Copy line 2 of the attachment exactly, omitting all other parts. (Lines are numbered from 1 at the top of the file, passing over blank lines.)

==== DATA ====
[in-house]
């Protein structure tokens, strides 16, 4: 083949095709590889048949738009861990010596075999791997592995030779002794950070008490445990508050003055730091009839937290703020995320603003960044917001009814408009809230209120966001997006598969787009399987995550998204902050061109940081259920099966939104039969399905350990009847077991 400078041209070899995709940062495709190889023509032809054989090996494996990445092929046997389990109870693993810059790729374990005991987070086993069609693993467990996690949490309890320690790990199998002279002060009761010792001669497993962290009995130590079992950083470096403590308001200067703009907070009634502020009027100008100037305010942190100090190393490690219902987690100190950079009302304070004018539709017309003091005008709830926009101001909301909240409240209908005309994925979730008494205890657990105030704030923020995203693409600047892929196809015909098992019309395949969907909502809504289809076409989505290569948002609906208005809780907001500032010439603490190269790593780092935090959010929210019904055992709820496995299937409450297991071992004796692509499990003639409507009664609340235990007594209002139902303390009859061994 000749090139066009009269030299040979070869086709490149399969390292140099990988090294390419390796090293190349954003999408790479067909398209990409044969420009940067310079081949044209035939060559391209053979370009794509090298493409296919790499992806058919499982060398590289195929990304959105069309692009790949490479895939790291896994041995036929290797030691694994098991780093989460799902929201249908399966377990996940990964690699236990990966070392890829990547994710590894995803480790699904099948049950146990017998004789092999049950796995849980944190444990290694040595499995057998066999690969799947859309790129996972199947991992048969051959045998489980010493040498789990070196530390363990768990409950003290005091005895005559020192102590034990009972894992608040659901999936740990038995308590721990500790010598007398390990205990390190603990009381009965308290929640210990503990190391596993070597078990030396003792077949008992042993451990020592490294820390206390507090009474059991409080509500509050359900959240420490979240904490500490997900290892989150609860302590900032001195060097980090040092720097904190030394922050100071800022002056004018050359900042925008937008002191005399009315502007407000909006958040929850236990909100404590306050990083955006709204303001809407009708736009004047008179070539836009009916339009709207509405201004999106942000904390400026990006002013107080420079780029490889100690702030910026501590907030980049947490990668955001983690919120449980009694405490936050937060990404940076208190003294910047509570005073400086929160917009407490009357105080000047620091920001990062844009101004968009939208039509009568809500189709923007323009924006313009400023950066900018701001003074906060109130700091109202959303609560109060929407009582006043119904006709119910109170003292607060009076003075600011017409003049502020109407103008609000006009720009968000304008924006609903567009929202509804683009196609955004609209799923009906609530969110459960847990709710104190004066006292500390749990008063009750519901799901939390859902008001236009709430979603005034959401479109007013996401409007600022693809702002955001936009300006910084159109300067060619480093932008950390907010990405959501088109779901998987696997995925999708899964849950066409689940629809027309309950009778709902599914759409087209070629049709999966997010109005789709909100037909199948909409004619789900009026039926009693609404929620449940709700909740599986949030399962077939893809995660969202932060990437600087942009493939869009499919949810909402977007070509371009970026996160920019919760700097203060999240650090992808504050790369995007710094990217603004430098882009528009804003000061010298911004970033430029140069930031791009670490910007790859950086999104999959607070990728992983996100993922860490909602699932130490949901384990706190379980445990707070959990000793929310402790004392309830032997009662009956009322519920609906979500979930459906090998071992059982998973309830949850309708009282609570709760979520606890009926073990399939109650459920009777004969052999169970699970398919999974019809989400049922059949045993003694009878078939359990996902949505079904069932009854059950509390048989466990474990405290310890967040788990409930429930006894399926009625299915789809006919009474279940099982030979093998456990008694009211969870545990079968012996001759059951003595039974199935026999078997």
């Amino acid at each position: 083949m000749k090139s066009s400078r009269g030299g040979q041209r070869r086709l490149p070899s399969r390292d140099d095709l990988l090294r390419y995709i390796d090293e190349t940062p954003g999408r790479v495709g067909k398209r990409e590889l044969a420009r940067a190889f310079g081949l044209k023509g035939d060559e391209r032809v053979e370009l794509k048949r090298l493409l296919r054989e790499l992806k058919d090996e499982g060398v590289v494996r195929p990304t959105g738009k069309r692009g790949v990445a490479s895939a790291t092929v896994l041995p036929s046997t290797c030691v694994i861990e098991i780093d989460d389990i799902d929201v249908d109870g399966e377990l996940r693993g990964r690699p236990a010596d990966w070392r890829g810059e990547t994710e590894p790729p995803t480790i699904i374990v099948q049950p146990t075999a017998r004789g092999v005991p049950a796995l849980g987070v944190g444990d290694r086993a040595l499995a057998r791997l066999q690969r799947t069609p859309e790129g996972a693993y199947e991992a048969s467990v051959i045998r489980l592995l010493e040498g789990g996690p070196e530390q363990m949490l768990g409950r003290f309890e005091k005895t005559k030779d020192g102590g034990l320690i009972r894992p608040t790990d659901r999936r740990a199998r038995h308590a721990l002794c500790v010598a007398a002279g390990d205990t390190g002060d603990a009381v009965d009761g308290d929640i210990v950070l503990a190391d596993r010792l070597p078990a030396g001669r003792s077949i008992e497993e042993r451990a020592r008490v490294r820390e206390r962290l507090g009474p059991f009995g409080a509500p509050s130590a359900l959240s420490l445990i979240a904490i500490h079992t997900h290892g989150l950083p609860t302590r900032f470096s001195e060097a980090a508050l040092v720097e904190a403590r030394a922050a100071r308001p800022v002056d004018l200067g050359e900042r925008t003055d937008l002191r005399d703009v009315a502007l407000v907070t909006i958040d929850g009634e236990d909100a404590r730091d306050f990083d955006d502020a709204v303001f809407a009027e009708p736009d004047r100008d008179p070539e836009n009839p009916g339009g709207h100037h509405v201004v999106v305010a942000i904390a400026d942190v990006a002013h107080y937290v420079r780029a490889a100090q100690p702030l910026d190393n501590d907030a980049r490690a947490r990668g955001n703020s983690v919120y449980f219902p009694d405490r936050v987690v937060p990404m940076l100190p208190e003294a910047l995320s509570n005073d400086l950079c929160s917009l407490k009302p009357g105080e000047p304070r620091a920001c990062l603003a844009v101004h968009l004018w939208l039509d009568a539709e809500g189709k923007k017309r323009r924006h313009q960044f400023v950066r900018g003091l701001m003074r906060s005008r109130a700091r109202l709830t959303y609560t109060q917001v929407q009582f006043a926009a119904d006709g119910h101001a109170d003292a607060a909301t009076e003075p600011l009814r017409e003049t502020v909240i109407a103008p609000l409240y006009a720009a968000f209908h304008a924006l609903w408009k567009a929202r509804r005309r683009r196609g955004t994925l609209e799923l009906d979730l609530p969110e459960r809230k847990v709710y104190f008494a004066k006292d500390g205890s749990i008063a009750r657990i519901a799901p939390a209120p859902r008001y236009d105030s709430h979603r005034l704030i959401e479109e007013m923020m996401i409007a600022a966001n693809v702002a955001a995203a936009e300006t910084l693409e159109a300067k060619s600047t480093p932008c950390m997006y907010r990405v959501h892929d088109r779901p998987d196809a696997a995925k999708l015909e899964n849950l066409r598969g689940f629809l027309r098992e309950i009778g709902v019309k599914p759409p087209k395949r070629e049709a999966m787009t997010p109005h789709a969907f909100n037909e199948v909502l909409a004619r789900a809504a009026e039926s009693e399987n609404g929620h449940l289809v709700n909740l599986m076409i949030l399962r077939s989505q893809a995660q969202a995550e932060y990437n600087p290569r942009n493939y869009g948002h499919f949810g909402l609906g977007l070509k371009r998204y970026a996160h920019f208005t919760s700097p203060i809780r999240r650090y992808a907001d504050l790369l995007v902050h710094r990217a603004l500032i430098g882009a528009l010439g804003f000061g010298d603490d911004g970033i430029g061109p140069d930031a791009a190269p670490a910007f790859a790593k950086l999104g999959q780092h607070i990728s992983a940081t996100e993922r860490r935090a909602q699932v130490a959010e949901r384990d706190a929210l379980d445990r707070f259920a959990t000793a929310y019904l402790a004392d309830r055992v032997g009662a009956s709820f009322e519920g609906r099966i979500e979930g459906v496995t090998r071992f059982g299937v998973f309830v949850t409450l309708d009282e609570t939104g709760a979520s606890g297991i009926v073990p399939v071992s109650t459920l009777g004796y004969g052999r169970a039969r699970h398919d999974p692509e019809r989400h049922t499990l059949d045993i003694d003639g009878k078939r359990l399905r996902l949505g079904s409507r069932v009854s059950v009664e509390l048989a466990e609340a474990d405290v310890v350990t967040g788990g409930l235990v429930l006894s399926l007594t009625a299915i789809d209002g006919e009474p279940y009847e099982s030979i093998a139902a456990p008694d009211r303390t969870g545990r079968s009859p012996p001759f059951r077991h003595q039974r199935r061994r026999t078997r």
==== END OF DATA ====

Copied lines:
């Protein structure tokens, strides 16, 4: 083949095709590889048949738009861990010596075999791997592995030779002794950070008490445990508050003055730091009839937290703020995320603003960044917001009814408009809230209120966001997006598969787009399987995550998204902050061109940081259920099966939104039969399905350990009847077991 400078041209070899995709940062495709190889023509032809054989090996494996990445092929046997389990109870693993810059790729374990005991987070086993069609693993467990996690949490309890320690790990199998002279002060009761010792001669497993962290009995130590079992950083470096403590308001200067703009907070009634502020009027100008100037305010942190100090190393490690219902987690100190950079009302304070004018539709017309003091005008709830926009101001909301909240409240209908005309994925979730008494205890657990105030704030923020995203693409600047892929196809015909098992019309395949969907909502809504289809076409989505290569948002609906208005809780907001500032010439603490190269790593780092935090959010929210019904055992709820496995299937409450297991071992004796692509499990003639409507009664609340235990007594209002139902303390009859061994 000749090139066009009269030299040979070869086709490149399969390292140099990988090294390419390796090293190349954003999408790479067909398209990409044969420009940067310079081949044209035939060559391209053979370009794509090298493409296919790499992806058919499982060398590289195929990304959105069309692009790949490479895939790291896994041995036929290797030691694994098991780093989460799902929201249908399966377990996940990964690699236990990966070392890829990547994710590894995803480790699904099948049950146990017998004789092999049950796995849980944190444990290694040595499995057998066999690969799947859309790129996972199947991992048969051959045998489980010493040498789990070196530390363990768990409950003290005091005895005559020192102590034990009972894992608040659901999936740990038995308590721990500790010598007398390990205990390190603990009381009965308290929640210990503990190391596993070597078990030396003792077949008992042993451990020592490294820390206390507090009474059991409080509500509050359900959240420490979240904490500490997900290892989150609860302590900032001195060097980090040092720097904190030394922050100071800022002056004018050359900042925008937008002191005399009315502007407000909006958040929850236990909100404590306050990083955006709204303001809407009708736009004047008179070539836009009916339009709207509405201004999106942000904390400026990006002013107080420079780029490889100690702030910026501590907030980049947490990668955001983690919120449980009694405490936050937060990404940076208190003294910047509570005073400086929160917009407490009357105080000047620091920001990062844009101004968009939208039509009568809500189709923007323009924006313009400023950066900018701001003074906060109130700091109202959303609560109060929407009582006043119904006709119910109170003292607060009076003075600011017409003049502020109407103008609000006009720009968000304008924006609903567009929202509804683009196609955004609209799923009906609530969110459960847990709710104190004066006292500390749990008063009750519901799901939390859902008001236009709430979603005034959401479109007013996401409007600022693809702002955001936009300006910084159109300067060619480093932008950390907010990405959501088109779901998987696997995925999708899964849950066409689940629809027309309950009778709902599914759409087209070629049709999966997010109005789709909100037909199948909409004619789900009026039926009693609404929620449940709700909740599986949030399962077939893809995660969202932060990437600087942009493939869009499919949810909402977007070509371009970026996160920019919760700097203060999240650090992808504050790369995007710094990217603004430098882009528009804003000061010298911004970033430029140069930031791009670490910007790859950086999104999959607070990728992983996100993922860490909602699932130490949901384990706190379980445990707070959990000793929310402790004392309830032997009662009956009322519920609906979500979930459906090998071992059982998973309830949850309708009282609570709760979520606890009926073990399939109650459920009777004969052999169970699970398919999974019809989400049922059949045993003694009878078939359990996902949505079904069932009854059950509390048989466990474990405290310890967040788990409930429930006894399926009625299915789809006919009474279940099982030979093998456990008694009211969870545990079968012996001759059951003595039974199935026999078997």